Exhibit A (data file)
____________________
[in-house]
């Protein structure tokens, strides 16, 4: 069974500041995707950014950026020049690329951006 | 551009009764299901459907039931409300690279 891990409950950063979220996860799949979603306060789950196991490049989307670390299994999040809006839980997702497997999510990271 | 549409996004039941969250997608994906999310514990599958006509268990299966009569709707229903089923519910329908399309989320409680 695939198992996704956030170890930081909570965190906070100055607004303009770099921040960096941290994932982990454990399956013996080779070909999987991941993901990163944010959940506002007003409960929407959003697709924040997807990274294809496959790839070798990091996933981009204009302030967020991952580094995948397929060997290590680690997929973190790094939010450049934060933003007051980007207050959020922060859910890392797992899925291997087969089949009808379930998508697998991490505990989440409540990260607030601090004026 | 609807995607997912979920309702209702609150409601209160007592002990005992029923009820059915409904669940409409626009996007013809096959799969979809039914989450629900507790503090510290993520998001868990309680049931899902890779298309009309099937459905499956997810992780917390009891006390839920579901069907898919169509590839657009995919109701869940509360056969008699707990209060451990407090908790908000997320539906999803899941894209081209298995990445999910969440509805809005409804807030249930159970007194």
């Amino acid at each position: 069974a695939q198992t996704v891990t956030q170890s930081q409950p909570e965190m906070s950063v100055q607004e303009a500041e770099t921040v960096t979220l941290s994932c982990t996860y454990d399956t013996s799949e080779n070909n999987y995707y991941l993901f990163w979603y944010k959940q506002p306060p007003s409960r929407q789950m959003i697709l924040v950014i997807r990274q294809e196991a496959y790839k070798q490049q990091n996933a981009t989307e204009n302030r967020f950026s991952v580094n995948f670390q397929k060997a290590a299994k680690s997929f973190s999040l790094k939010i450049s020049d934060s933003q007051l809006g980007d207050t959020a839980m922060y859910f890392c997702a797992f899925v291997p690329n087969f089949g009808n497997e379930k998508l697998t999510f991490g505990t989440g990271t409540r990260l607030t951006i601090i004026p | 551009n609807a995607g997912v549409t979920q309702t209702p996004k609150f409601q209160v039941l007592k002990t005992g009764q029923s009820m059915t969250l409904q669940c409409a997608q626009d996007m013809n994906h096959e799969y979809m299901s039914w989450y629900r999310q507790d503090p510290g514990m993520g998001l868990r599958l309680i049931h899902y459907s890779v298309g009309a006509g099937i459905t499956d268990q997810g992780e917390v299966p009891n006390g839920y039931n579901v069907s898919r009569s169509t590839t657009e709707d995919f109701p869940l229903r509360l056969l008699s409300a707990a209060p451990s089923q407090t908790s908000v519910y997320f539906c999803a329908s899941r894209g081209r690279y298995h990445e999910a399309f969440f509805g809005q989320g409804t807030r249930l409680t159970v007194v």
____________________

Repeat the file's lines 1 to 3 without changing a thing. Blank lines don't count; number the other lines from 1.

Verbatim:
[in-house]
């Protein structure tokens, strides 16, 4: 069974500041995707950014950026020049690329951006 | 551009009764299901459907039931409300690279 891990409950950063979220996860799949979603306060789950196991490049989307670390299994999040809006839980997702497997999510990271 | 549409996004039941969250997608994906999310514990599958006509268990299966009569709707229903089923519910329908399309989320409680 695939198992996704956030170890930081909570965190906070100055607004303009770099921040960096941290994932982990454990399956013996080779070909999987991941993901990163944010959940506002007003409960929407959003697709924040997807990274294809496959790839070798990091996933981009204009302030967020991952580094995948397929060997290590680690997929973190790094939010450049934060933003007051980007207050959020922060859910890392797992899925291997087969089949009808379930998508697998991490505990989440409540990260607030601090004026 | 609807995607997912979920309702209702609150409601209160007592002990005992029923009820059915409904669940409409626009996007013809096959799969979809039914989450629900507790503090510290993520998001868990309680049931899902890779298309009309099937459905499956997810992780917390009891006390839920579901069907898919169509590839657009995919109701869940509360056969008699707990209060451990407090908790908000997320539906999803899941894209081209298995990445999910969440509805809005409804807030249930159970007194």
């Amino acid at each position: 069974a695939q198992t996704v891990t956030q170890s930081q409950p909570e965190m906070s950063v100055q607004e303009a500041e770099t921040v960096t979220l941290s994932c982990t996860y454990d399956t013996s799949e080779n070909n999987y995707y991941l993901f990163w979603y944010k959940q506002p306060p007003s409960r929407q789950m959003i697709l924040v950014i997807r990274q294809e196991a496959y790839k070798q490049q990091n996933a981009t989307e204009n302030r967020f950026s991952v580094n995948f670390q397929k060997a290590a299994k680690s997929f973190s999040l790094k939010i450049s020049d934060s933003q007051l809006g980007d207050t959020a839980m922060y859910f890392c997702a797992f899925v291997p690329n087969f089949g009808n497997e379930k998508l697998t999510f991490g505990t989440g990271t409540r990260l607030t951006i601090i004026p | 551009n609807a995607g997912v549409t979920q309702t209702p996004k609150f409601q209160v039941l007592k002990t005992g009764q029923s009820m059915t969250l409904q669940c409409a997608q626009d996007m013809n994906h096959e799969y979809m299901s039914w989450y629900r999310q507790d503090p510290g514990m993520g998001l868990r599958l309680i049931h899902y459907s890779v298309g009309a006509g099937i459905t499956d268990q997810g992780e917390v299966p009891n006390g839920y039931n579901v069907s898919r009569s169509t590839t657009e709707d995919f109701p869940l229903r509360l056969l008699s409300a707990a209060p451990s089923q407090t908790s908000v519910y997320f539906c999803a329908s899941r894209g081209r690279y298995h990445e999910a399309f969440f509805g809005q989320g409804t807030r249930l409680t159970v007194v």